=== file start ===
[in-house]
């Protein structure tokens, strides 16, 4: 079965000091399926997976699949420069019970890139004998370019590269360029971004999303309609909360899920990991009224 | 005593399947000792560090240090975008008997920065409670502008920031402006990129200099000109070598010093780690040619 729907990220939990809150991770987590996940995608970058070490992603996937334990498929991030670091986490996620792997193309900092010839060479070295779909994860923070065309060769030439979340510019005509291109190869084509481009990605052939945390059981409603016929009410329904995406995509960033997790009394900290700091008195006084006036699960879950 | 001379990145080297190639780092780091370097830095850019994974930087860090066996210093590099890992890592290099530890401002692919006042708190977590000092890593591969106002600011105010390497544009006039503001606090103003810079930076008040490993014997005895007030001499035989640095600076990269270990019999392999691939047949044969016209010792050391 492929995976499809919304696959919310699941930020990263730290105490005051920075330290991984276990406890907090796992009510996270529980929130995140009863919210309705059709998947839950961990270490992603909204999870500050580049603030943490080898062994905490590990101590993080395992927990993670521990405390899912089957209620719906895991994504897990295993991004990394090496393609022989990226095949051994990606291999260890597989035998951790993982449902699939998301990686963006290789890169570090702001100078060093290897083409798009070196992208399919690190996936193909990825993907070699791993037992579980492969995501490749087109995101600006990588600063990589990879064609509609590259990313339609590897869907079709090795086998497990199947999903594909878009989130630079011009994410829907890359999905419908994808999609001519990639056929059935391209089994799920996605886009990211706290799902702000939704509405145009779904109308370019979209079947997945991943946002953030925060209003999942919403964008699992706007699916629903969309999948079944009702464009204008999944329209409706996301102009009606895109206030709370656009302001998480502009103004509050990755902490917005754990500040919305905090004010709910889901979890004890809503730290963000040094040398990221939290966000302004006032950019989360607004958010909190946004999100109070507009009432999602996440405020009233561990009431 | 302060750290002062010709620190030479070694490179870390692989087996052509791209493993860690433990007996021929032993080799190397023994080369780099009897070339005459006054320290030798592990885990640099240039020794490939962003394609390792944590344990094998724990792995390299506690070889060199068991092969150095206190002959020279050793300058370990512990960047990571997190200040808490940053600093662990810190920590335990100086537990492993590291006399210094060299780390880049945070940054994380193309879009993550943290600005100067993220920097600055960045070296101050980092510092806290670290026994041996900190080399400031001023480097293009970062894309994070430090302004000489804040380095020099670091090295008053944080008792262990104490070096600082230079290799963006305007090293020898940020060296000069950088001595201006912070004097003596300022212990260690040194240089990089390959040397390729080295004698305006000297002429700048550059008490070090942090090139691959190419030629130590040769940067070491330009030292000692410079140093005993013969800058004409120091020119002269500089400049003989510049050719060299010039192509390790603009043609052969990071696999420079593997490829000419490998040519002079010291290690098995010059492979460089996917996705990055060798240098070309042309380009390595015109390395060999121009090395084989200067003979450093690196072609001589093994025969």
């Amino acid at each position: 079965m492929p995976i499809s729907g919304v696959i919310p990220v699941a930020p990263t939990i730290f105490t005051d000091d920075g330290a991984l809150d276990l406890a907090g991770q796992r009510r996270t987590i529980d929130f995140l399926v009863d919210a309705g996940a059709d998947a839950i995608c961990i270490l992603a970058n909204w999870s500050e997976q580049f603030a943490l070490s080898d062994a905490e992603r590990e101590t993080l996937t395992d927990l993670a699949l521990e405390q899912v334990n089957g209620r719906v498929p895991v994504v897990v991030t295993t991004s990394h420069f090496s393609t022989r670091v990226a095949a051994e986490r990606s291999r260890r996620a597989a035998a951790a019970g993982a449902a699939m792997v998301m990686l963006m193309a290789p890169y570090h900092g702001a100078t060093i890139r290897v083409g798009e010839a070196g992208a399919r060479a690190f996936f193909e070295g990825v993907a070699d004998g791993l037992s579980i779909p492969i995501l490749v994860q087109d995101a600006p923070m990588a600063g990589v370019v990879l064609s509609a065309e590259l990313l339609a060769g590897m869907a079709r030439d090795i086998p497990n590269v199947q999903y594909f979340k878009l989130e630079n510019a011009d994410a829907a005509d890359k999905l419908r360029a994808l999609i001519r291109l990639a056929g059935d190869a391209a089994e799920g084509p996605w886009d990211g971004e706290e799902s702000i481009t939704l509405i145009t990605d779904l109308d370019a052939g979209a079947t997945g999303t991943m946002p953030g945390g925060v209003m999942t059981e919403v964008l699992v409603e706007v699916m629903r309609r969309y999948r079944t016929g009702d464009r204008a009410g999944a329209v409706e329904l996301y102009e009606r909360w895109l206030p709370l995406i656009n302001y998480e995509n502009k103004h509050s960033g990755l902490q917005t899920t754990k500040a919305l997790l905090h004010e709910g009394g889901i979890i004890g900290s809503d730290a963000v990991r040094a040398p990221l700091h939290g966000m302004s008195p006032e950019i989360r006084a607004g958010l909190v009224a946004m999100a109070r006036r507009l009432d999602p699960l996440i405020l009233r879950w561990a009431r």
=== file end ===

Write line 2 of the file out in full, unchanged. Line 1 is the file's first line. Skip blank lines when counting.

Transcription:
């Protein structure tokens, strides 16, 4: 079965000091399926997976699949420069019970890139004998370019590269360029971004999303309609909360899920990991009224 | 005593399947000792560090240090975008008997920065409670502008920031402006990129200099000109070598010093780690040619 729907990220939990809150991770987590996940995608970058070490992603996937334990498929991030670091986490996620792997193309900092010839060479070295779909994860923070065309060769030439979340510019005509291109190869084509481009990605052939945390059981409603016929009410329904995406995509960033997790009394900290700091008195006084006036699960879950 | 001379990145080297190639780092780091370097830095850019994974930087860090066996210093590099890992890592290099530890401002692919006042708190977590000092890593591969106002600011105010390497544009006039503001606090103003810079930076008040490993014997005895007030001499035989640095600076990269270990019999392999691939047949044969016209010792050391 492929995976499809919304696959919310699941930020990263730290105490005051920075330290991984276990406890907090796992009510996270529980929130995140009863919210309705059709998947839950961990270490992603909204999870500050580049603030943490080898062994905490590990101590993080395992927990993670521990405390899912089957209620719906895991994504897990295993991004990394090496393609022989990226095949051994990606291999260890597989035998951790993982449902699939998301990686963006290789890169570090702001100078060093290897083409798009070196992208399919690190996936193909990825993907070699791993037992579980492969995501490749087109995101600006990588600063990589990879064609509609590259990313339609590897869907079709090795086998497990199947999903594909878009989130630079011009994410829907890359999905419908994808999609001519990639056929059935391209089994799920996605886009990211706290799902702000939704509405145009779904109308370019979209079947997945991943946002953030925060209003999942919403964008699992706007699916629903969309999948079944009702464009204008999944329209409706996301102009009606895109206030709370656009302001998480502009103004509050990755902490917005754990500040919305905090004010709910889901979890004890809503730290963000040094040398990221939290966000302004006032950019989360607004958010909190946004999100109070507009009432999602996440405020009233561990009431 | 302060750290002062010709620190030479070694490179870390692989087996052509791209493993860690433990007996021929032993080799190397023994080369780099009897070339005459006054320290030798592990885990640099240039020794490939962003394609390792944590344990094998724990792995390299506690070889060199068991092969150095206190002959020279050793300058370990512990960047990571997190200040808490940053600093662990810190920590335990100086537990492993590291006399210094060299780390880049945070940054994380193309879009993550943290600005100067993220920097600055960045070296101050980092510092806290670290026994041996900190080399400031001023480097293009970062894309994070430090302004000489804040380095020099670091090295008053944080008792262990104490070096600082230079290799963006305007090293020898940020060296000069950088001595201006912070004097003596300022212990260690040194240089990089390959040397390729080295004698305006000297002429700048550059008490070090942090090139691959190419030629130590040769940067070491330009030292000692410079140093005993013969800058004409120091020119002269500089400049003989510049050719060299010039192509390790603009043609052969990071696999420079593997490829000419490998040519002079010291290690098995010059492979460089996917996705990055060798240098070309042309380009390595015109390395060999121009090395084989200067003979450093690196072609001589093994025969």